Direct stereotactic MRI location in the globus pallidus for chronic stimulation in Parkinson's disease.

Department of Neurology, University Hospital, Clermont-Ferrand, France.
Acta Neurochirurgica (Impact Factor: 1.79). 02/1999; 141(7):759-65; discussion 766. DOI: 10.1007/s007010050372
Source: PubMed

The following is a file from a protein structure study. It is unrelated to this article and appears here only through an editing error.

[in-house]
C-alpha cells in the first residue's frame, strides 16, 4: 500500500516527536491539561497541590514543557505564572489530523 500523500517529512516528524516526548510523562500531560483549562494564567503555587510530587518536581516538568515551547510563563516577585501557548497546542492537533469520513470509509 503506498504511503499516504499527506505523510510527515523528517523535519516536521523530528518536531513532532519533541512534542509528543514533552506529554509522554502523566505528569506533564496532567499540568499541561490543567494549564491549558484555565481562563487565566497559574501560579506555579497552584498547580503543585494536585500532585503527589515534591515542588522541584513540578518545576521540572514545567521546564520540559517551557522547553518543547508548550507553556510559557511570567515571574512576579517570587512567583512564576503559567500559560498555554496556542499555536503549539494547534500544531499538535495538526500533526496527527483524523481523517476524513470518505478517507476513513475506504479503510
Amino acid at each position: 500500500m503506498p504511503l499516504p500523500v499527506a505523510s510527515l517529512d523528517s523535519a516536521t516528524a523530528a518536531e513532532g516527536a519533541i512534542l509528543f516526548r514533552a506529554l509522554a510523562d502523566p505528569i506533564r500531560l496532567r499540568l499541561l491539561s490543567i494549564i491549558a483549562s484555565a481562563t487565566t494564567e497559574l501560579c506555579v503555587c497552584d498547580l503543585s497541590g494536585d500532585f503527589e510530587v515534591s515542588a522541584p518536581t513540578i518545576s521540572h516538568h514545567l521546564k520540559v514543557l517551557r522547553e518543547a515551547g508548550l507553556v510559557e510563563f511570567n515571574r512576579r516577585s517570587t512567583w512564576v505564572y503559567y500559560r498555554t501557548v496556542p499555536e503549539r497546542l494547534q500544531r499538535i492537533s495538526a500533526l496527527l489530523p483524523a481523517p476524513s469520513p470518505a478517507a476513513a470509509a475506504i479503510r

ABSTRACT We evaluated the direct location in the globus pallidus (GP) under stereotactic MRI (sMRI) guidance in five parkinsonians treated with chronic deep brain stimulation (four bilaterally). The sMRI consisted of three orthogonal (horizontal, frontal, sagittal) sets of images obtained with a stereotactic frame and its localiser. The sMRI was coupled with ventriculography to compare the location with the classic indirect method based on commissural landmarks. The target was defined on T2-weighted slices in the anterior part of the medial GP, at the vertex of the nucleus. It was reached via one track with a semi-micro-electrode and step by step high frequency stimulation, then replaced by a quadripolar electrode once we located the site enabling the optimal clinical improvement. Stereotactic x-rays localised the final position of the electrode. A company software matched sMRI, ventriculography, and peroperative (perop) x-rays, with reference to the stereotactic location boxes. We analysed the effects of acute (perop) and chronic (six-month follow-up) stimulation of active plots (acplots), i.e. leading to optimal clinical improvement. Three distances with reference to the acplots were measured both on sMRI and ventriculography: the laterality from the median sagittal plane of the third ventricle; the anterior position from the midpoint of the intercommissural line (Icl), and the vertical position with regard to the Icl. We then compared the differences in measurements (n = 64) with the Bland and Altman method. The mean difference was 0.09 mm with 95% of the values between +/- 1 mm, but only the laterality had a statistically significant agreement (all the differences included between +/- two times the standard deviation of the mean). The acplots distances from the dorsal, ventral, and medial boundaries of GP (defined by manual surrounding on frontal and horizontal planes) were measured on sMRI. With one exception, the acplots were all included in the nucleus. The six-month acplots were located dorsally with reference to the perop ones. Clinical benefit at six-months follow-up showed results comparable to the literature. Direct location of GP target based on sMRI seems a simple and reliable method.

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